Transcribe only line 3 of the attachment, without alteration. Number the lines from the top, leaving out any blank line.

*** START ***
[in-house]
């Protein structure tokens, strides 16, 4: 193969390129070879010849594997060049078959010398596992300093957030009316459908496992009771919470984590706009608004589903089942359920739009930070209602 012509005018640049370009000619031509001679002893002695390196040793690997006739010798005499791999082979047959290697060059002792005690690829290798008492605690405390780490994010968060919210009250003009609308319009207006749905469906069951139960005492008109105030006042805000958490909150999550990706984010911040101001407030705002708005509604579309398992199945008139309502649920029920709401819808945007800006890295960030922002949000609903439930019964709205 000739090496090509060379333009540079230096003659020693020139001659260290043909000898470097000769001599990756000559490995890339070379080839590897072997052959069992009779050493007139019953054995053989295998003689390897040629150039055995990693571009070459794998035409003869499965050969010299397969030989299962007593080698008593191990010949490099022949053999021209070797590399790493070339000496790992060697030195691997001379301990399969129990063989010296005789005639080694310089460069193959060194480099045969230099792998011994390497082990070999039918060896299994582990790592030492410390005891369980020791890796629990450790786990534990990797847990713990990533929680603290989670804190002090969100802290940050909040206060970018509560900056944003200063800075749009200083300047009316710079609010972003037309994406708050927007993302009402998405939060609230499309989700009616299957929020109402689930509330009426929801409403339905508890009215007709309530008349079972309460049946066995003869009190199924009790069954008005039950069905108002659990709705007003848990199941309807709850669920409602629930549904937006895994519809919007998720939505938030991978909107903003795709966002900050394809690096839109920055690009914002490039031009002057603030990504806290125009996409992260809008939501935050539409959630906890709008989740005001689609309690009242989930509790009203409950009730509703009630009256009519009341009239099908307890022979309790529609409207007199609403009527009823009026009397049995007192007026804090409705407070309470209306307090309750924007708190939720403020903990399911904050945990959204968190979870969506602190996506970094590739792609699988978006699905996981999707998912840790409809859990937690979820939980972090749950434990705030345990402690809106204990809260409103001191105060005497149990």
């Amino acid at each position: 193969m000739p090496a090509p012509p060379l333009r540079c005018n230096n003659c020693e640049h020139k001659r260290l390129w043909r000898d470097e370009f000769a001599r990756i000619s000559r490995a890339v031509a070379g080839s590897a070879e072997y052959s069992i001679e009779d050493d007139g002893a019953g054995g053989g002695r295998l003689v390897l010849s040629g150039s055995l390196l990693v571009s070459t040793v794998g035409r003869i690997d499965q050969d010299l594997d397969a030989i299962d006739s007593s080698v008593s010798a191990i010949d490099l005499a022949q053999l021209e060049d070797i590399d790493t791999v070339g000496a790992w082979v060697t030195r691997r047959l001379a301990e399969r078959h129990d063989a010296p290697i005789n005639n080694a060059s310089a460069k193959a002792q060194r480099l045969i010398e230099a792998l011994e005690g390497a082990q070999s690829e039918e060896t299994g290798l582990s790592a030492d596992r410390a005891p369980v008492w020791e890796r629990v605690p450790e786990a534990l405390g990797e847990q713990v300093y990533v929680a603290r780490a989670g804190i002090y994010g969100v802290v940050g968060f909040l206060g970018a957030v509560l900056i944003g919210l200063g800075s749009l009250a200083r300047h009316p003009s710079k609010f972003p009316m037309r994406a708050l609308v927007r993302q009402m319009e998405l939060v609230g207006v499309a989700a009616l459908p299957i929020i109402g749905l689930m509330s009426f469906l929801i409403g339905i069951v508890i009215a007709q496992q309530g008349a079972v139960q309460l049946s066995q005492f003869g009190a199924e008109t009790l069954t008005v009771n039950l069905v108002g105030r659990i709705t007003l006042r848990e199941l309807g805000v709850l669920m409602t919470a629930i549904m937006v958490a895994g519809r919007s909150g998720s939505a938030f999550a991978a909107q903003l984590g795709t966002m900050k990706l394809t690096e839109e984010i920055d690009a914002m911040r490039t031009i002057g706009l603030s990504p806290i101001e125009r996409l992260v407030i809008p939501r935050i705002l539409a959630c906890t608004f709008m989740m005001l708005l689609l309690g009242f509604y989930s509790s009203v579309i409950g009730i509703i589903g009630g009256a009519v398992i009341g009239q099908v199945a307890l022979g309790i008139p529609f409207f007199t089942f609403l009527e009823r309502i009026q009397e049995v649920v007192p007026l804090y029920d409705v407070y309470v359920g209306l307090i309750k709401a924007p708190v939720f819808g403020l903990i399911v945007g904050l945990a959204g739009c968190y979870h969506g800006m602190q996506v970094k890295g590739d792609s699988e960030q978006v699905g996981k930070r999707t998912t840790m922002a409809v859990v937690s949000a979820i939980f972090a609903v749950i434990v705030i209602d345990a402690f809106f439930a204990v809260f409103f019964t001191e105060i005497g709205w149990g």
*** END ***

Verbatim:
């Amino acid at each position: 193969m000739p090496a090509p012509p060379l333009r540079c005018n230096n003659c020693e640049h020139k001659r260290l390129w043909r000898d470097e370009f000769a001599r990756i000619s000559r490995a890339v031509a070379g080839s590897a070879e072997y052959s069992i001679e009779d050493d007139g002893a019953g054995g053989g002695r295998l003689v390897l010849s040629g150039s055995l390196l990693v571009s070459t040793v794998g035409r003869i690997d499965q050969d010299l594997d397969a030989i299962d006739s007593s080698v008593s010798a191990i010949d490099l005499a022949q053999l021209e060049d070797i590399d790493t791999v070339g000496a790992w082979v060697t030195r691997r047959l001379a301990e399969r078959h129990d063989a010296p290697i005789n005639n080694a060059s310089a460069k193959a002792q060194r480099l045969i010398e230099a792998l011994e005690g390497a082990q070999s690829e039918e060896t299994g290798l582990s790592a030492d596992r410390a005891p369980v008492w020791e890796r629990v605690p450790e786990a534990l405390g990797e847990q713990v300093y990533v929680a603290r780490a989670g804190i002090y994010g969100v802290v940050g968060f909040l206060g970018a957030v509560l900056i944003g919210l200063g800075s749009l009250a200083r300047h009316p003009s710079k609010f972003p009316m037309r994406a708050l609308v927007r993302q009402m319009e998405l939060v609230g207006v499309a989700a009616l459908p299957i929020i109402g749905l689930m509330s009426f469906l929801i409403g339905i069951v508890i009215a007709q496992q309530g008349a079972v139960q309460l049946s066995q005492f003869g009190a199924e008109t009790l069954t008005v009771n039950l069905v108002g105030r659990i709705t007003l006042r848990e199941l309807g805000v709850l669920m409602t919470a629930i549904m937006v958490a895994g519809r919007s909150g998720s939505a938030f999550a991978a909107q903003l984590g795709t966002m900050k990706l394809t690096e839109e984010i920055d690009a914002m911040r490039t031009i002057g706009l603030s990504p806290i101001e125009r996409l992260v407030i809008p939501r935050i705002l539409a959630c906890t608004f709008m989740m005001l708005l689609l309690g009242f509604y989930s509790s009203v579309i409950g009730i509703i589903g009630g009256a009519v398992i009341g009239q099908v199945a307890l022979g309790i008139p529609f409207f007199t089942f609403l009527e009823r309502i009026q009397e049995v649920v007192p007026l804090y029920d409705v407070y309470v359920g209306l307090i309750k709401a924007p708190v939720f819808g403020l903990i399911v945007g904050l945990a959204g739009c968190y979870h969506g800006m602190q996506v970094k890295g590739d792609s699988e960030q978006v699905g996981k930070r999707t998912t840790m922002a409809v859990v937690s949000a979820i939980f972090a609903v749950i434990v705030i209602d345990a402690f809106f439930a204990v809260f409103f019964t001191e105060i005497g709205w149990g």